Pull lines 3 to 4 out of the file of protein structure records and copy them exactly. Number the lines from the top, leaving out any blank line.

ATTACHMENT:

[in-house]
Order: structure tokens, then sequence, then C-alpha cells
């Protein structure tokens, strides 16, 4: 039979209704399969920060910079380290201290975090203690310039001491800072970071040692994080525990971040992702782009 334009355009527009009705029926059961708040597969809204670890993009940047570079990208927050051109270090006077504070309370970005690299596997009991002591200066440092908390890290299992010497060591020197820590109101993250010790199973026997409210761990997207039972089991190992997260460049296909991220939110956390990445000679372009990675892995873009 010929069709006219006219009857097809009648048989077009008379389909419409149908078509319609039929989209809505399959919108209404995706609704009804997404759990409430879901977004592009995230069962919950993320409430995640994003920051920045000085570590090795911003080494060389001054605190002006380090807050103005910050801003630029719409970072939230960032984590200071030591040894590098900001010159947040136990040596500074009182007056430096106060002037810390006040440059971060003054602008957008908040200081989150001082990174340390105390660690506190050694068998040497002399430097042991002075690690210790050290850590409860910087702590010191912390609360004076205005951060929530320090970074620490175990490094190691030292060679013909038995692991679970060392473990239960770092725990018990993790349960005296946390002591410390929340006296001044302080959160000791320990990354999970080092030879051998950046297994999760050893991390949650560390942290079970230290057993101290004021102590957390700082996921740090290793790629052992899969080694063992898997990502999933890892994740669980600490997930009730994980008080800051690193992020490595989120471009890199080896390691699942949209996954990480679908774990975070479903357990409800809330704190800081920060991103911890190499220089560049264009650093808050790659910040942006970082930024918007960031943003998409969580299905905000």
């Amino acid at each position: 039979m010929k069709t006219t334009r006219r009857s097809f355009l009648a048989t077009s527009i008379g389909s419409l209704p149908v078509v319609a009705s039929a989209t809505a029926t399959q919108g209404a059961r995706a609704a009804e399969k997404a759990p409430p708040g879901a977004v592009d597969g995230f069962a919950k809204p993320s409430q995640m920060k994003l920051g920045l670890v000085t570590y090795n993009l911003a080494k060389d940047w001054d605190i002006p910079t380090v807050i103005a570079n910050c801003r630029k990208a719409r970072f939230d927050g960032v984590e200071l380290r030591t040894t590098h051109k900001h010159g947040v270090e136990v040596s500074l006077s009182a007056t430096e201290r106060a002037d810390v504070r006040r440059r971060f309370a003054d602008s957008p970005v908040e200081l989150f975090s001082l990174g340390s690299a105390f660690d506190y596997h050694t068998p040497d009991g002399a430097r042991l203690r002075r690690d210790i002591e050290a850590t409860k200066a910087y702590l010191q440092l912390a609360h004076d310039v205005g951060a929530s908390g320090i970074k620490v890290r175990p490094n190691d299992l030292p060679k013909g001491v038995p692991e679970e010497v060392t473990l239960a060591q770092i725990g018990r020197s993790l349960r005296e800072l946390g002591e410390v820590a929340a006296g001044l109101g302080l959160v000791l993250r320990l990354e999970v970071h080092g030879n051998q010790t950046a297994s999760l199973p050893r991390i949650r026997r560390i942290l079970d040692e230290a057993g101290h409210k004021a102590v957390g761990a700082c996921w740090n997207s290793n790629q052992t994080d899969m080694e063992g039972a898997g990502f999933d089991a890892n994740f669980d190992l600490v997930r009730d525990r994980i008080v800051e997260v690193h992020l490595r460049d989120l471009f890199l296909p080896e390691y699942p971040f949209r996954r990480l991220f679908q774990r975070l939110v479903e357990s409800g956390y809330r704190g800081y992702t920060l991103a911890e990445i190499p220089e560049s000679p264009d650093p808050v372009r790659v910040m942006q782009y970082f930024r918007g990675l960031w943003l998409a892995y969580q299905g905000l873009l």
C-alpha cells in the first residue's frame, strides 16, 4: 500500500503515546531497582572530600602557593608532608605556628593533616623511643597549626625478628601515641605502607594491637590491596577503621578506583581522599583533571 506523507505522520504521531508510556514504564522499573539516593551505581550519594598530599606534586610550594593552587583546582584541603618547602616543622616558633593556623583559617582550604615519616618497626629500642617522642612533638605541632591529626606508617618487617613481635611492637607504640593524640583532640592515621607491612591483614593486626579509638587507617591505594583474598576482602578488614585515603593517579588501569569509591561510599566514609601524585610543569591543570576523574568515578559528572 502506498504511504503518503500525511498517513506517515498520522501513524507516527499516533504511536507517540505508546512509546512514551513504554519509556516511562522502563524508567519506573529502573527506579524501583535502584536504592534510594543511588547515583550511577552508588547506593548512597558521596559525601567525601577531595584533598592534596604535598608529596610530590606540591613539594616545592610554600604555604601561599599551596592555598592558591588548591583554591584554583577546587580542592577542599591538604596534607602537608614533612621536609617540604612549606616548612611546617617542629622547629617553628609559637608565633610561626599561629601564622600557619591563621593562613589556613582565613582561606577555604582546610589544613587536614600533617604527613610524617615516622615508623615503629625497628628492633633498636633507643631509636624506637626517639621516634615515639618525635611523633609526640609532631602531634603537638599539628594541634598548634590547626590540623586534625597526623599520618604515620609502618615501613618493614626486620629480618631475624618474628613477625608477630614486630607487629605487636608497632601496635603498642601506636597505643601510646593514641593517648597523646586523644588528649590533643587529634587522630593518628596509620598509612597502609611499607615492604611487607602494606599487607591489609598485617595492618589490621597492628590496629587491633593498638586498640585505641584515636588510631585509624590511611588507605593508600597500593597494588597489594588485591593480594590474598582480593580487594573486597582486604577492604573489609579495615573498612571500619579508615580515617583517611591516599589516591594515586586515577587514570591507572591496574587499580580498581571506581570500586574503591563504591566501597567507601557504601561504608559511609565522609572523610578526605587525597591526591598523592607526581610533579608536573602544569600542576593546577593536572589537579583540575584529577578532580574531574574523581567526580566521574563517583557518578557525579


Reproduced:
């Protein structure tokens, strides 16, 4: 039979209704399969920060910079380290201290975090203690310039001491800072970071040692994080525990971040992702782009 334009355009527009009705029926059961708040597969809204670890993009940047570079990208927050051109270090006077504070309370970005690299596997009991002591200066440092908390890290299992010497060591020197820590109101993250010790199973026997409210761990997207039972089991190992997260460049296909991220939110956390990445000679372009990675892995873009 010929069709006219006219009857097809009648048989077009008379389909419409149908078509319609039929989209809505399959919108209404995706609704009804997404759990409430879901977004592009995230069962919950993320409430995640994003920051920045000085570590090795911003080494060389001054605190002006380090807050103005910050801003630029719409970072939230960032984590200071030591040894590098900001010159947040136990040596500074009182007056430096106060002037810390006040440059971060003054602008957008908040200081989150001082990174340390105390660690506190050694068998040497002399430097042991002075690690210790050290850590409860910087702590010191912390609360004076205005951060929530320090970074620490175990490094190691030292060679013909038995692991679970060392473990239960770092725990018990993790349960005296946390002591410390929340006296001044302080959160000791320990990354999970080092030879051998950046297994999760050893991390949650560390942290079970230290057993101290004021102590957390700082996921740090290793790629052992899969080694063992898997990502999933890892994740669980600490997930009730994980008080800051690193992020490595989120471009890199080896390691699942949209996954990480679908774990975070479903357990409800809330704190800081920060991103911890190499220089560049264009650093808050790659910040942006970082930024918007960031943003998409969580299905905000």
């Amino acid at each position: 039979m010929k069709t006219t334009r006219r009857s097809f355009l009648a048989t077009s527009i008379g389909s419409l209704p149908v078509v319609a009705s039929a989209t809505a029926t399959q919108g209404a059961r995706a609704a009804e399969k997404a759990p409430p708040g879901a977004v592009d597969g995230f069962a919950k809204p993320s409430q995640m920060k994003l920051g920045l670890v000085t570590y090795n993009l911003a080494k060389d940047w001054d605190i002006p910079t380090v807050i103005a570079n910050c801003r630029k990208a719409r970072f939230d927050g960032v984590e200071l380290r030591t040894t590098h051109k900001h010159g947040v270090e136990v040596s500074l006077s009182a007056t430096e201290r106060a002037d810390v504070r006040r440059r971060f309370a003054d602008s957008p970005v908040e200081l989150f975090s001082l990174g340390s690299a105390f660690d506190y596997h050694t068998p040497d009991g002399a430097r042991l203690r002075r690690d210790i002591e050290a850590t409860k200066a910087y702590l010191q440092l912390a609360h004076d310039v205005g951060a929530s908390g320090i970074k620490v890290r175990p490094n190691d299992l030292p060679k013909g001491v038995p692991e679970e010497v060392t473990l239960a060591q770092i725990g018990r020197s993790l349960r005296e800072l946390g002591e410390v820590a929340a006296g001044l109101g302080l959160v000791l993250r320990l990354e999970v970071h080092g030879n051998q010790t950046a297994s999760l199973p050893r991390i949650r026997r560390i942290l079970d040692e230290a057993g101290h409210k004021a102590v957390g761990a700082c996921w740090n997207s290793n790629q052992t994080d899969m080694e063992g039972a898997g990502f999933d089991a890892n994740f669980d190992l600490v997930r009730d525990r994980i008080v800051e997260v690193h992020l490595r460049d989120l471009f890199l296909p080896e390691y699942p971040f949209r996954r990480l991220f679908q774990r975070l939110v479903e357990s409800g956390y809330r704190g800081y992702t920060l991103a911890e990445i190499p220089e560049s000679p264009d650093p808050v372009r790659v910040m942006q782009y970082f930024r918007g990675l960031w943003l998409a892995y969580q299905g905000l873009l």